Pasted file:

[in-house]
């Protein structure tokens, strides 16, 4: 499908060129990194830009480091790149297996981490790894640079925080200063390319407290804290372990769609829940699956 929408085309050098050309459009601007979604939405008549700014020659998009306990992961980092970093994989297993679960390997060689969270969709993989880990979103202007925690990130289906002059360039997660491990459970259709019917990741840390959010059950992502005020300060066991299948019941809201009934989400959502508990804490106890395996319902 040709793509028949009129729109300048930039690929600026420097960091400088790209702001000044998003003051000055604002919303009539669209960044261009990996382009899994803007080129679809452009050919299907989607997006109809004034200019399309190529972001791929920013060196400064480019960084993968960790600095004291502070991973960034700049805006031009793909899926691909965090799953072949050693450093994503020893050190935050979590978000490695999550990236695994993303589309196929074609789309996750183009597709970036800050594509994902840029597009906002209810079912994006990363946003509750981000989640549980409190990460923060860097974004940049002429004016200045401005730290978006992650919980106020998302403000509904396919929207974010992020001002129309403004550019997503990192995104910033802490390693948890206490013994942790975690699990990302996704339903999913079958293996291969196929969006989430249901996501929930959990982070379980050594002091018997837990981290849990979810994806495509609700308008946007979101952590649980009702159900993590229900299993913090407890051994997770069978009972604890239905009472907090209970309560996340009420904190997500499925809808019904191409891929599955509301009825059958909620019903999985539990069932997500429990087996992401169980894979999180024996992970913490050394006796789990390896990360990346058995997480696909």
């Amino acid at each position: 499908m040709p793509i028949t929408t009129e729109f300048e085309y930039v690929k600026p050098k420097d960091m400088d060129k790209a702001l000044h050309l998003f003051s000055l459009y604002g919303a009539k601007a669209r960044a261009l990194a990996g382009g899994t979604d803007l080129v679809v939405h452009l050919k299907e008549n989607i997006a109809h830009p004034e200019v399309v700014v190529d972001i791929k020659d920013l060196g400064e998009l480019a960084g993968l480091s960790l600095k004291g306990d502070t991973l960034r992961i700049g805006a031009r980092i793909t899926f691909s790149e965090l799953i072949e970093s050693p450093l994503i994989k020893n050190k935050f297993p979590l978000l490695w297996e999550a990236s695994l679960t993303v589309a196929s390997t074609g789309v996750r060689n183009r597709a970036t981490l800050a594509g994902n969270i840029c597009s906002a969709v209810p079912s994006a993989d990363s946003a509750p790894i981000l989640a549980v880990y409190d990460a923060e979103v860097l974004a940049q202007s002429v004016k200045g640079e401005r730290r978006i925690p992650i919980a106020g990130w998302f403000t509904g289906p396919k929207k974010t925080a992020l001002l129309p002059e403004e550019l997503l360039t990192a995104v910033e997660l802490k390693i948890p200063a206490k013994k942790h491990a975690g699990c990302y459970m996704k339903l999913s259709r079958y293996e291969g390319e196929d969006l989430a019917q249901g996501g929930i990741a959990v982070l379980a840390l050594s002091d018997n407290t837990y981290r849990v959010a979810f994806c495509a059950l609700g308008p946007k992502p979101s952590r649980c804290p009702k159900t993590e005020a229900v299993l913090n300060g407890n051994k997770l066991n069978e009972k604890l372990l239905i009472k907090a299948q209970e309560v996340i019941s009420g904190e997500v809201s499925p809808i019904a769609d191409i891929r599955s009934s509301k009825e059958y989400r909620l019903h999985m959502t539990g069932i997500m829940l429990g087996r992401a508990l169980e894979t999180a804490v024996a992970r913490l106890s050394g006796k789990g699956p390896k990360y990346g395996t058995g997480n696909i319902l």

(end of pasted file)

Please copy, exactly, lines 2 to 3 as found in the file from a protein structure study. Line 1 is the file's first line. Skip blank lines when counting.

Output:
């Protein structure tokens, strides 16, 4: 499908060129990194830009480091790149297996981490790894640079925080200063390319407290804290372990769609829940699956 929408085309050098050309459009601007979604939405008549700014020659998009306990992961980092970093994989297993679960390997060689969270969709993989880990979103202007925690990130289906002059360039997660491990459970259709019917990741840390959010059950992502005020300060066991299948019941809201009934989400959502508990804490106890395996319902 040709793509028949009129729109300048930039690929600026420097960091400088790209702001000044998003003051000055604002919303009539669209960044261009990996382009899994803007080129679809452009050919299907989607997006109809004034200019399309190529972001791929920013060196400064480019960084993968960790600095004291502070991973960034700049805006031009793909899926691909965090799953072949050693450093994503020893050190935050979590978000490695999550990236695994993303589309196929074609789309996750183009597709970036800050594509994902840029597009906002209810079912994006990363946003509750981000989640549980409190990460923060860097974004940049002429004016200045401005730290978006992650919980106020998302403000509904396919929207974010992020001002129309403004550019997503990192995104910033802490390693948890206490013994942790975690699990990302996704339903999913079958293996291969196929969006989430249901996501929930959990982070379980050594002091018997837990981290849990979810994806495509609700308008946007979101952590649980009702159900993590229900299993913090407890051994997770069978009972604890239905009472907090209970309560996340009420904190997500499925809808019904191409891929599955509301009825059958909620019903999985539990069932997500429990087996992401169980894979999180024996992970913490050394006796789990390896990360990346058995997480696909």
């Amino acid at each position: 499908m040709p793509i028949t929408t009129e729109f300048e085309y930039v690929k600026p050098k420097d960091m400088d060129k790209a702001l000044h050309l998003f003051s000055l459009y604002g919303a009539k601007a669209r960044a261009l990194a990996g382009g899994t979604d803007l080129v679809v939405h452009l050919k299907e008549n989607i997006a109809h830009p004034e200019v399309v700014v190529d972001i791929k020659d920013l060196g400064e998009l480019a960084g993968l480091s960790l600095k004291g306990d502070t991973l960034r992961i700049g805006a031009r980092i793909t899926f691909s790149e965090l799953i072949e970093s050693p450093l994503i994989k020893n050190k935050f297993p979590l978000l490695w297996e999550a990236s695994l679960t993303v589309a196929s390997t074609g789309v996750r060689n183009r597709a970036t981490l800050a594509g994902n969270i840029c597009s906002a969709v209810p079912s994006a993989d990363s946003a509750p790894i981000l989640a549980v880990y409190d990460a923060e979103v860097l974004a940049q202007s002429v004016k200045g640079e401005r730290r978006i925690p992650i919980a106020g990130w998302f403000t509904g289906p396919k929207k974010t925080a992020l001002l129309p002059e403004e550019l997503l360039t990192a995104v910033e997660l802490k390693i948890p200063a206490k013994k942790h491990a975690g699990c990302y459970m996704k339903l999913s259709r079958y293996e291969g390319e196929d969006l989430a019917q249901g996501g929930i990741a959990v982070l379980a840390l050594s002091d018997n407290t837990y981290r849990v959010a979810f994806c495509a059950l609700g308008p946007k992502p979101s952590r649980c804290p009702k159900t993590e005020a229900v299993l913090n300060g407890n051994k997770l066991n069978e009972k604890l372990l239905i009472k907090a299948q209970e309560v996340i019941s009420g904190e997500v809201s499925p809808i019904a769609d191409i891929r599955s009934s509301k009825e059958y989400r909620l019903h999985m959502t539990g069932i997500m829940l429990g087996r992401a508990l169980e894979t999180a804490v024996a992970r913490l106890s050394g006796k789990g699956p390896k990360y990346g395996t058995g997480n696909i319902l």